The Long Descent- A Users Guide to the End of the Industrial Age
John Michael Greer
New Society Publishers 2008
John Michael Greer has written a fascinating and engaging, but also contradictory and perplexing account of how he sees the industrial age ending.
His primary thesis is that collapse will not come as a sudden, abrupt End Of Days or Die Off scenario- one minute thriving bustling affluent society with the universe at its feet, the next a crumbling pile of rubble with nothing but wisps of smoke to hint of its former glory- but will follow a “catabolic” process of progressive disintegration, over possibly a couple of centuries. In Greer’s scenario, short periods of abrupt and sharp downturns- the beginning of which we are experiencing now- punctuate longer periods of relative stability. Like an organism that begins feeding on itself, society will collapse in a series of stepped-down stages as it becomes progressively unable to meet maintenance charges with income.
One of the most interesting parts of the book is the chapter “Tools for the Transition” Greer has a most interesting discussion of the merits of the slide-rule over the pocket calculator, and explains why it is infinitely more suitable to a low-energy world:it is durable- a solid aluminum slde-rule could last nearly geological time-scales-, independent, dependable and perhaps most significant of all its use of transparent- a future archeologist would be able to work out exactly how to use it. I have never actually used a slide-rule, but this discussion has inspired me to get one, and even teach its use on permaculture courses as an example of durable technologies. There are many other insightful observations Greer makes in this chapter, including comments on salvage and organic agriculture, and what will endure into the post-collapse world.
What sets Greer’s book apart and make it really interesting is his focus on “The Stories we tell Ourselves”. He weaves his discussion of the Long descent around what he sees as two modern myths- the myth of unending progress and technological supremacy on the one hand, and imminent catastrophe and collapse on the other. Both are myths or stories that fail to see the much more likely outcome of catabolic collapse.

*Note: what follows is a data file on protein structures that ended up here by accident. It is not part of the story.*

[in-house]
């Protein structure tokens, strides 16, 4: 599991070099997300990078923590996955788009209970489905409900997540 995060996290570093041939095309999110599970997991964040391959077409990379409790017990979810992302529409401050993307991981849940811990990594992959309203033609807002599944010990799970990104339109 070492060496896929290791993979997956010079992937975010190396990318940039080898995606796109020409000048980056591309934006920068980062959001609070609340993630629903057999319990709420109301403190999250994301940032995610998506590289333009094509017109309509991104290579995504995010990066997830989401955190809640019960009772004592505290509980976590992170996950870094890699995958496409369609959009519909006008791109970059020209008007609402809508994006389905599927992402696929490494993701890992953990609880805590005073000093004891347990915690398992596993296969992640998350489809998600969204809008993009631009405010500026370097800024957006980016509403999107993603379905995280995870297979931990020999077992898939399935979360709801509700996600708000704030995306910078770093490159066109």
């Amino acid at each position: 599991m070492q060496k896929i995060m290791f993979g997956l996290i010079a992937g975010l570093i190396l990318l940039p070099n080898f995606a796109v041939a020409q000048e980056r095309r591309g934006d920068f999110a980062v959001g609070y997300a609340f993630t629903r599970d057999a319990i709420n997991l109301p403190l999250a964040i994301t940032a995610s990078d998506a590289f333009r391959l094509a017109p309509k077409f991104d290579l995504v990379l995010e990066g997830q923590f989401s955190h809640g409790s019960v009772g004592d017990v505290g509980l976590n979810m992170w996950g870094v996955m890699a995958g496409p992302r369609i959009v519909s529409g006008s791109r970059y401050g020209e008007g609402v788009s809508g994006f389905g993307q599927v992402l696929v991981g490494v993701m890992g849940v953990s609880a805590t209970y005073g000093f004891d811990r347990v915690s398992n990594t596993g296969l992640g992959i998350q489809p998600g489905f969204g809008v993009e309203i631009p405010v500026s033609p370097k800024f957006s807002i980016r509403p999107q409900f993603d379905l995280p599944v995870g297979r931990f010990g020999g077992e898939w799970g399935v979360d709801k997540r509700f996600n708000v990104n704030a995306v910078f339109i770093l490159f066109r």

His analysis of Peak Oil and other resource depletion are astute and draw on earlier writers such as Catton:
More than 20 years ago, William Catton pointed out in his seminal classic Overshoot that the downslope of industrial society would force human beings to compete against their own machines for dwindling resource stocks. His prediction has become today’s reality.
Falling broadly into the category of ecological writers who see human society as essentially subject to the same natural limits as other animals, our prosthetic habits of tools and technology merely giving us temporary escape, Greer covers a lot of ground you will find elsewhere, and this is the first contradiction, because his stance throughout the book is that he is presenting a radically differnt vision to the one presented by many peak oil writers: but who exactly is he referring to?
Yes, there is Jay Hanson’s Die-off.org; there is Matt Savinar and his bulletins on special offers on survival food; and no doubt in America, Greer will come across far more of the hard-core survivalist types than we might in Europe; but in general, I would place him very much in the tradition of the main Peak Oil writers- Heinberg, Kunstler, Simmonds and co.. These are the voices who have shaped the Peak oil movement in the past few years with their reasoned and measured descriptions of the current evidence and what they see as the likely impacts over the next years and decades. By no means do they paint a rosy picture, but nor do they predict an immediate once-and-for-all end of everything. Indeed, the title Greer uses seems to be even a reference to Kunstler’s main work on the topic- The Long Emergency- as well as Holmgren’s well-known Energy descent scenarios.
So I found it a bit confusing to read on the one hand that “the fallacy that bedeviled the Y2K survivalists was the belief that government, business, and citizens, faced with an imminent threat and presented with a clear, constructive response to it, would sit on their hands and do nothing until collapse overwhelemd them.”(p91)
and then that “Statistics from Russia, where a similar scenario played out in the aftermath of the Soviet Union’s collapse, suggest that population levels could be halved within this century”
and “One dimension of that context is likely to become the preeminent political fact of the age of peak oil: the impending decline- and, at least potentially, the catastrophic collapse- of America’s world empire.” (P100-101)
I mean, how catastrophic is “catastrophic” exactly? Is there like, the Y2K fallacy-type catastrophic, which is what most people think about peak oil but is wrong, and then the “Long Descent” John Michael Greer-type catastrophic which is really quite different and which only Greer has been perceptive enough to see?!